Four perfect logicians, who all knew each other from being members of the Perfect Logician's Club, sat around a table
that had a dish with 11 apples in it. The chat was intense, and they ended up eating all of the apples. Everybody had at
least one apple, and everyone knew that fact, and each
logician knew the number of apples that he ate. They didn't know how many apples each of the other ate, though.
They agreed to ask only questions that they didn't know the answers to.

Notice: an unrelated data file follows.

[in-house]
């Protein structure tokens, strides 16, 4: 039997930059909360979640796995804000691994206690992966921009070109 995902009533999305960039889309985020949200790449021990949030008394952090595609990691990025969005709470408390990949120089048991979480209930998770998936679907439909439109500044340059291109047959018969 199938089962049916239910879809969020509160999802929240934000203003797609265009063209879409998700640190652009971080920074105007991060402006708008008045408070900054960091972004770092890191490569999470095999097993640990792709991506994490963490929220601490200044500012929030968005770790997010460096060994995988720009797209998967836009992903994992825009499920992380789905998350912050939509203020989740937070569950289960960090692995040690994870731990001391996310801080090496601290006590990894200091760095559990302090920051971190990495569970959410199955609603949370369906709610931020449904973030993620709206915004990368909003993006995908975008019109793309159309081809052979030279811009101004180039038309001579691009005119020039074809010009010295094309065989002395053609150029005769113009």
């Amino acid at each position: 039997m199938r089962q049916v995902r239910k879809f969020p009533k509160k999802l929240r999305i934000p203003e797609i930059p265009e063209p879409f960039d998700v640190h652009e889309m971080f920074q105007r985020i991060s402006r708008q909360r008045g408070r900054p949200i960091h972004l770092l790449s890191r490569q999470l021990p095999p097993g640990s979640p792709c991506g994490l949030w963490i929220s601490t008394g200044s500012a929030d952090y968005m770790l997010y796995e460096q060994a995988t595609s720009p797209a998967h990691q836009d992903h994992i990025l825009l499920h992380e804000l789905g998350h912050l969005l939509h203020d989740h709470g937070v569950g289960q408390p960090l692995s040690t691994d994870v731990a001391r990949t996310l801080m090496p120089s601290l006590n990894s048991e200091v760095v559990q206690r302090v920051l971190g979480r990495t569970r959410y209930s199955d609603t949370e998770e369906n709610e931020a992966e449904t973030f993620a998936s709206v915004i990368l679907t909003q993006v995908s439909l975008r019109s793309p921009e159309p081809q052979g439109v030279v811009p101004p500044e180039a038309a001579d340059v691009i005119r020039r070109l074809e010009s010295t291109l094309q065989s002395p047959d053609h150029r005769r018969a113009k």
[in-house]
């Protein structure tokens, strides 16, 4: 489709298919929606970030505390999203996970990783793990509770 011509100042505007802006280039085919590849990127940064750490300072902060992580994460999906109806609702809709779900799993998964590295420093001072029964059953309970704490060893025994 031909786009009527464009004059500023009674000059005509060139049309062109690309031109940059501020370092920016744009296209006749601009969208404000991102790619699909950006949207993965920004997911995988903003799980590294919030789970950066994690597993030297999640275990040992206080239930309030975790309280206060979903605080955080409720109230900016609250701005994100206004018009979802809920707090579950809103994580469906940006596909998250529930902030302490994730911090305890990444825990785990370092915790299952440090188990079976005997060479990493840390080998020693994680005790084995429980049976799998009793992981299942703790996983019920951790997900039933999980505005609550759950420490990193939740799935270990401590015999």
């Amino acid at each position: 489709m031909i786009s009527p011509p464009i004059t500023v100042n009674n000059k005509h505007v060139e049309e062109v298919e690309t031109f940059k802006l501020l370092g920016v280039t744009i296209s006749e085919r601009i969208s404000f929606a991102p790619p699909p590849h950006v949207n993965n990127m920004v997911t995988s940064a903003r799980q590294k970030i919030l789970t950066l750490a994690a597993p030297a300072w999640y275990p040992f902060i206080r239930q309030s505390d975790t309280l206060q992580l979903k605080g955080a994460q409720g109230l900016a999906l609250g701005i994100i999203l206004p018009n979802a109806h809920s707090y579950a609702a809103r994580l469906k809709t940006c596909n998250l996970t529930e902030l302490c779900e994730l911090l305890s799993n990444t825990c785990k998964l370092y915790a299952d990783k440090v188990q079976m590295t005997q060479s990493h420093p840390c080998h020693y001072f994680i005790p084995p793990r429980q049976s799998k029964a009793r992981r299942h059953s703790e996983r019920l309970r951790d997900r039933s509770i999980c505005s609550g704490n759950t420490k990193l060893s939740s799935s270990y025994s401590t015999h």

Alonso: Did you eat more apples that I did, Bertrand?
Bertrand: I don't know. Did you, George, eat more apples than I did?
George: I don't know.
Kurt figured out how many apples each person ate. Can you do the same?
Bert knows that Alonso has had at least one apple. If he had only one, he would know that he did not have more than Alonso, so he must have had at least 2.
Similarly, George Knows that Bert had at least two, so he must have had at least three.
On Kurt's turn, the previous questions account for at least six plus whatever Kurt ate. Since any apples unaccounted for could have been eaten by any of the first three, if Kurt knows, there were no unaccounted for apples, so Kurt ate 5, Alonso ate 1, Bert ate 2 and George ate 3.
Posted by TomM
on 2002-09-24 19:08:30